382 F2d 172 Wheeler v. National Labor Relations Board

382 F.2d 172

Roger W. WHEELER, Jr., et al., Petitioners.
Northern Virginia Sun, Inc., Intervenor.

No. 20588.

United States Court of Appeals District of Columbia Circuit.

Argued June 8, 1967.

Decided July 20, 1967.

Mr. Seymour J. Spelman, Washington, D. C., for petitioners.

Mr. Frank H. Itkin, Atty., N. L. R. B., of the bar of the Supreme Court of New Jersey, pro hac vice, by special leave of court, with whom Messrs. Arnold Ordman, Gen. Counsel, Dominick L. Manoli, Associate Gen. Counsel, Marcel Mallet-Prevost, Asst. Gen. Counsel, and Warren M. Davison, Atty., N. L. R. B., were on the brief, for respondent.

Mr. Calvin H. Cobb, Jr., Washington, D. C., with whom Mr. William J. Butler, Washington, D. C., was on the brief, for intervenor.

Before WILBUR K. MILLER, Senior Circuit Judge, and DANAHER and TAMM, Circuit Judges.

TAMM, Circuit Judge:

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In this, their third contest in this court, the petitioners continue to protest a ruling of the respondent National Labor Relations Board1 which is adverse to their contention in behalf of re-employment rights violated in 1959 by the original intervenors George W. Ball, and others, who were trading as Northern Virginia Sun Publishing Company.2 The present intervenor Northern Virginia Sun, Inc. is the latest in a series of purchasers of what had been the assets of the original intervenors George W. Ball, et al., having, as the Board now finds and as the petitioners concede, obtained the business as a bona fide purchaser under circumstances negating any suggestion that the present intervenor was either an "alter ego" for, a "disguised continuance" of, or had any "connection" with the initial and violating intervenors. Substantial evidence before the Board established that each of the original respondents had relinquished his control of the newspaper, and its ownership passed through a series of partnerships, joint ventures, and corporations, ending in 1962 with full ownership by ERS Corporation. ERS Corporation was the vendor in the bona fide sale of the newspaper to the present intervenor on February 4, 1963, a transaction in which the original respondents were not involved. Included in the contract of sale of the business from ERS Corporation to the present intervenor was a provision that the purchaser did not assume:


Any liabilities or obligations contracted or incurred by ERS or any predecessor of ERS as a result of or growing out of any violation of the National Labor Relations Act or any other applicable labor law, statute, or regulation.


A subsequent clause of the sales contract provided that ERS Corporation:


* * * [W]ill indemnify Northern and hold it harmless from, against, and in respect of all liabilities * * * not assumed or required to be assumed by Northern. * * *


We are now asked to review a supplemental order of the Board, issued on June 27, 1966, pursuant to section 10(c) of the National Labor Relations Act, 29 U.S.C. § 160(c) (1965). Stripped of superfluous and wordy procedural charges, the precise challenge of petitioners is directed at the declination of the Board to order the present intervenor to reinstate those former employees of the original intervenors who were found by the Board to have been discriminatorily discharged between March 1 and March 10, 1959. Collaterally, it should be noted that in the period intervening since this case was last before us, petitioners — the original charging parties in all the proceedings before the Board and the ultimate beneficiaries of any rulings establishing their rights to back pay as a result of the original employers' unfair labor practices — reached an agreement with the initial employer-respondents for a settlement of the back pay differences. Under this settlement agreement, ERS Corporation, which was the intermediate owner of the business, undertook to pay a total sum of $30,000 plus attorneys' fees on behalf of the initial partners to the 38 named individual petitioners. Our petitioners, as their undertaking for this settlement, released both the employer-respondents and the ERS Corporation from all claims and demands for reinstatement and back pay and also released present intervenor Northern Virginia Sun, Inc. from all claims for back pay based upon any act of the respondent partners or ERS occurring prior to February 1963. This settlement agreement specifically provided, however, that it was entered into "without prejudice to the claims of the Charging Parties [our present petitioners] against the present owner Northern Virginia Sun, Inc. for reinstatement based upon the present owner's alleged status as successor."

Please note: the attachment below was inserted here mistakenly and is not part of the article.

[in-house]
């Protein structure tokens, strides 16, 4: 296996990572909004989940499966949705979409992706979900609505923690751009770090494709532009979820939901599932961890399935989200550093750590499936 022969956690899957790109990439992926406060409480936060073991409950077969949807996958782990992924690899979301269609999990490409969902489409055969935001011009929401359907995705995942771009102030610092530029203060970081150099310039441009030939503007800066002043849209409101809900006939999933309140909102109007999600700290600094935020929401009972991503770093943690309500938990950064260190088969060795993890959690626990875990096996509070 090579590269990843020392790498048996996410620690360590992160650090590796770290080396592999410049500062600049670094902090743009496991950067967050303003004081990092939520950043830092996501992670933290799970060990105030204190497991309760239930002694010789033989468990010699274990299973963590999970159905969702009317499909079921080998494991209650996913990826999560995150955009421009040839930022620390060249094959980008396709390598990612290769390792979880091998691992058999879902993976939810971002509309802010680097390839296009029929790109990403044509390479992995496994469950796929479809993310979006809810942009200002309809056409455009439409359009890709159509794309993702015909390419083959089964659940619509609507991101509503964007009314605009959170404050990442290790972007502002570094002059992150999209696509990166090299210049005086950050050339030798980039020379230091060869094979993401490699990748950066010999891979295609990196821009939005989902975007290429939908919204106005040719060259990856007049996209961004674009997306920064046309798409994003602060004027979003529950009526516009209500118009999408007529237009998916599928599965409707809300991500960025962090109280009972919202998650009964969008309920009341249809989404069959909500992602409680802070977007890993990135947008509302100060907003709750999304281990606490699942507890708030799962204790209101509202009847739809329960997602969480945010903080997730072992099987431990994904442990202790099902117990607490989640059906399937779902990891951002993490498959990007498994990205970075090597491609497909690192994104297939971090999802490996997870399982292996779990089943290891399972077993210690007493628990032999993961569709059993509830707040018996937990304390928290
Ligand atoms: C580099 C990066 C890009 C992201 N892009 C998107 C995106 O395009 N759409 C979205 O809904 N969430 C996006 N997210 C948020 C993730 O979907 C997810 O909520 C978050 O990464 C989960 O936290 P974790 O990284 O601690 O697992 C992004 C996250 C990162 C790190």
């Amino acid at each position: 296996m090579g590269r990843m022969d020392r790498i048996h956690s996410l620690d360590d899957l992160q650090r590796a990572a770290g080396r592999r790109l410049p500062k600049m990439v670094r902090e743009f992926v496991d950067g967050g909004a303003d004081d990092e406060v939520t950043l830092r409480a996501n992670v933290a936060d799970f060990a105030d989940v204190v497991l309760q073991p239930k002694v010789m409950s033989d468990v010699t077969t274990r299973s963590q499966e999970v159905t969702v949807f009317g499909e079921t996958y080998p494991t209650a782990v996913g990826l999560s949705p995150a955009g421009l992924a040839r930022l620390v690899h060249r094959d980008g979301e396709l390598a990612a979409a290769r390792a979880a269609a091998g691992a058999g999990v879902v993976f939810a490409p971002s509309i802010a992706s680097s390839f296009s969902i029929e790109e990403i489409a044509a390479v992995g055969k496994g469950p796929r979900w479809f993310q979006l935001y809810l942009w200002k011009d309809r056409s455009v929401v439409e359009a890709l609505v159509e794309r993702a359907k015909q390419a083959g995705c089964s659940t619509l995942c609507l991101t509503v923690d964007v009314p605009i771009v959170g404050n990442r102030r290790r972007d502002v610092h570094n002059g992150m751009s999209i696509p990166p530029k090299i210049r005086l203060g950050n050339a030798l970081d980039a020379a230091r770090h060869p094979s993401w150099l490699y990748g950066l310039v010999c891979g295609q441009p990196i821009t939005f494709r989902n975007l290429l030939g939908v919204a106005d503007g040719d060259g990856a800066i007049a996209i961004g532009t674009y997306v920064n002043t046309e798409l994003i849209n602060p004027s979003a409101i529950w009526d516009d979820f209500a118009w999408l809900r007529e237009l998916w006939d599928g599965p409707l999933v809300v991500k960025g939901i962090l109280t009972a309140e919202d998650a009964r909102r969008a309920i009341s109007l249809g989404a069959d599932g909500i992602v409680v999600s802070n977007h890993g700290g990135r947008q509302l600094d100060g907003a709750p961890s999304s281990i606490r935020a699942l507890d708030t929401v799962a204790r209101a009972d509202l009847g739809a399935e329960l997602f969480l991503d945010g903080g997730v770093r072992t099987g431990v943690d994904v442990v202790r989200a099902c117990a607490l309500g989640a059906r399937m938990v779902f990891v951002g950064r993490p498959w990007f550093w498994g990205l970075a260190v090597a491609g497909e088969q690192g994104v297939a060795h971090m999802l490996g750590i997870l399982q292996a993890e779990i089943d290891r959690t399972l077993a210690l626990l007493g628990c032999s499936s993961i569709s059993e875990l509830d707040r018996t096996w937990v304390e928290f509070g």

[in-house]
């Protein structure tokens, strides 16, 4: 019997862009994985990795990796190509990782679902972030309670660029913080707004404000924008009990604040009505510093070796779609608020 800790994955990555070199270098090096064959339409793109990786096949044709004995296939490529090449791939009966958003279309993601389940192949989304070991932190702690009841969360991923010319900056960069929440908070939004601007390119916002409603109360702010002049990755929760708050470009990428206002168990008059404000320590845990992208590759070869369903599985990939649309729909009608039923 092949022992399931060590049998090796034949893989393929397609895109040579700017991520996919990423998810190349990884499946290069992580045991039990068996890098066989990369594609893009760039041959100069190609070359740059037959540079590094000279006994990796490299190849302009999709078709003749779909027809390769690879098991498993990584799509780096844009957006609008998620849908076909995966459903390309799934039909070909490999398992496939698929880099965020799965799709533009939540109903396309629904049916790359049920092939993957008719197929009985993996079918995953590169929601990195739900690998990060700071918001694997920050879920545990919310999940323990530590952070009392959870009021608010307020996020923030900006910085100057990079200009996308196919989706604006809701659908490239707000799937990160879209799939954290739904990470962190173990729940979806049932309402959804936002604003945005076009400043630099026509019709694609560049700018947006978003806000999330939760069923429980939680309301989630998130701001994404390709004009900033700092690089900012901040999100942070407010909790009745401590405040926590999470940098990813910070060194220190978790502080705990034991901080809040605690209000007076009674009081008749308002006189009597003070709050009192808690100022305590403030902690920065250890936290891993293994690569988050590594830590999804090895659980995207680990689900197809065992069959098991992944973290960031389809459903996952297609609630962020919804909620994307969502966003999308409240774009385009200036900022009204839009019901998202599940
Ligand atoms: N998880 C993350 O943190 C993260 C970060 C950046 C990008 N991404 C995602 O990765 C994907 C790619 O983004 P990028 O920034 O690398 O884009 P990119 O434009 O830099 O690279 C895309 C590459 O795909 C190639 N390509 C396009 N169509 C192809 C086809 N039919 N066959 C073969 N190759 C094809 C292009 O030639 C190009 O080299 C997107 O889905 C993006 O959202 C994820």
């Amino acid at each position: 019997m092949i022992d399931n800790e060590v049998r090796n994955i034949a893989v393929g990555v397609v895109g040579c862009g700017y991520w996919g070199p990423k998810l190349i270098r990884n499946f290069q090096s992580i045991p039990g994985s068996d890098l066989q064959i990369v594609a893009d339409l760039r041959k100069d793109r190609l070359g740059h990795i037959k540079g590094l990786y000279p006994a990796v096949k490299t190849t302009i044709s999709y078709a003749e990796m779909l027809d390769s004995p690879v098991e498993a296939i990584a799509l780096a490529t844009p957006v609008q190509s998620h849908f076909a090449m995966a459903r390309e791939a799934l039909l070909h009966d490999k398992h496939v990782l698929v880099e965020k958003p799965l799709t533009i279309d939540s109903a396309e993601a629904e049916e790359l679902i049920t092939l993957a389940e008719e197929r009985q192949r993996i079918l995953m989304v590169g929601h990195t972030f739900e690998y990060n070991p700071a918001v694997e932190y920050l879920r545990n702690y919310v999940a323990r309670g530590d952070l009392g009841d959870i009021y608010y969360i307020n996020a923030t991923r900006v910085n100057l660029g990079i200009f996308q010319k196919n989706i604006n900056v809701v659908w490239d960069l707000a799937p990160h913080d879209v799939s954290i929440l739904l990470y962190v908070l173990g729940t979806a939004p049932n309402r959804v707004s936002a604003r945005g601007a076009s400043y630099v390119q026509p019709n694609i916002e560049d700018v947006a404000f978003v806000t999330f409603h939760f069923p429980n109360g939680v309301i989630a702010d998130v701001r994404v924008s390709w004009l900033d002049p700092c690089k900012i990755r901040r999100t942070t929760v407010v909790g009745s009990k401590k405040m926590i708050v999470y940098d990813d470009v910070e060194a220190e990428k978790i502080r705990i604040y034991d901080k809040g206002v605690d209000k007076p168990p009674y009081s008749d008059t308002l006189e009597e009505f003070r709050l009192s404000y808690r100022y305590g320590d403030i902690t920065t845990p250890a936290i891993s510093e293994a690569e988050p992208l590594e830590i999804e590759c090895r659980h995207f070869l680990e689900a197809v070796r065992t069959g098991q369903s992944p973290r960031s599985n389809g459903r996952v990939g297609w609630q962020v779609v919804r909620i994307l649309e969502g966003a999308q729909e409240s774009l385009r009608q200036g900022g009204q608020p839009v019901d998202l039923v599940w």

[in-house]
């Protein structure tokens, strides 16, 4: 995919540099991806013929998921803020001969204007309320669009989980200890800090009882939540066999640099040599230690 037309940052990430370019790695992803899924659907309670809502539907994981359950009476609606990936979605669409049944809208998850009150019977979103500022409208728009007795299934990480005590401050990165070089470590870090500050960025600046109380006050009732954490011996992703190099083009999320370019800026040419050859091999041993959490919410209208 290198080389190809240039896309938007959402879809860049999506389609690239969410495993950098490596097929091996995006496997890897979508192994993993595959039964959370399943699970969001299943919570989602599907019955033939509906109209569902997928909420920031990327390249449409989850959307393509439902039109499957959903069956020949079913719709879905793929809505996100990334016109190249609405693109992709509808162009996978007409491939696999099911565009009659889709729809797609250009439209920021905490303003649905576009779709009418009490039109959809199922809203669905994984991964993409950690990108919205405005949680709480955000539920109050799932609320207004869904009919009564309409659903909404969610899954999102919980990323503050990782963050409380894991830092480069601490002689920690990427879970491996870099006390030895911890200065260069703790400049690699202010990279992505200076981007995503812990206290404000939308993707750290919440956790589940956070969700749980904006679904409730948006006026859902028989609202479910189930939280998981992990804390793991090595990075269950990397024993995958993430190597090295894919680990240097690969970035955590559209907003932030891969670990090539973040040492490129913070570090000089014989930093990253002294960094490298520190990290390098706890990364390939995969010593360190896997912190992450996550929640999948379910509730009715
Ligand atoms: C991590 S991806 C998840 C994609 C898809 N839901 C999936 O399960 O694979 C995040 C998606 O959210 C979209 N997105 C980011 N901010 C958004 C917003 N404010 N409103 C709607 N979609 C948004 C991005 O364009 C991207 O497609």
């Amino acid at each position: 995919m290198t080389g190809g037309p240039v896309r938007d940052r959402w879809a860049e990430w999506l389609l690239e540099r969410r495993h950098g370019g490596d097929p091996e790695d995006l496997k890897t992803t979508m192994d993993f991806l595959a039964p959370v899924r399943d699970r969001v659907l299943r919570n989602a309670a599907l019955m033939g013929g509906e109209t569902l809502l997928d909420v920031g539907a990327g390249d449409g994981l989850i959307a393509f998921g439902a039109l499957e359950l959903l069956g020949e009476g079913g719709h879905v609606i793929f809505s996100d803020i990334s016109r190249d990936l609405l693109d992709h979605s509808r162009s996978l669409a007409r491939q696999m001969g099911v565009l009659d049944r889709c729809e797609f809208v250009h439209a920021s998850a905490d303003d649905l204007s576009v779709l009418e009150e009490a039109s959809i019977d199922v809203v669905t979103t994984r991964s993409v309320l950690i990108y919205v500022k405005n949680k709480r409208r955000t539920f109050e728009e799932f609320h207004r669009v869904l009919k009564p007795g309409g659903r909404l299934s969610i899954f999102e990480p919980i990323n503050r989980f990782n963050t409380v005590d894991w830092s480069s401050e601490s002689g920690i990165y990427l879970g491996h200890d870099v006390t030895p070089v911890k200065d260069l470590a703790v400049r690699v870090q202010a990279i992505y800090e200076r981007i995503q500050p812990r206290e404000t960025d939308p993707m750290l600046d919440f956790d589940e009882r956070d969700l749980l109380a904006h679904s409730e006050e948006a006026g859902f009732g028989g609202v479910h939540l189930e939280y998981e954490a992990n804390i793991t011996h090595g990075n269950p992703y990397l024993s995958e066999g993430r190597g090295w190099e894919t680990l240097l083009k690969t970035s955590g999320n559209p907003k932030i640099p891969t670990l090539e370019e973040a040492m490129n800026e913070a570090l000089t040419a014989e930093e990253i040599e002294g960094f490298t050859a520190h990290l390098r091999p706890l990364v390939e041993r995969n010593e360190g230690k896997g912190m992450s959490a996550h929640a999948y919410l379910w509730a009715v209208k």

The Board's June 27, 1966 order, here under challenge, noted that the settlement agreement fulfilled "all back pay liability for which the original Respondents may be liable in this proceeding," approved the settlement, but did not direct any further remedial action on the part of the original intervenors. In addition, however, the Board concluded (with one member dissenting) that: "In all of the circumstances of this case, we consider that the purposes of the Act will be fully achieved without the requirement of any further remedy by the present owner for the unfair labor practices of the original Respondents."3 (Emphasis supplied.)


As a foundation for this conclusion, the Board found: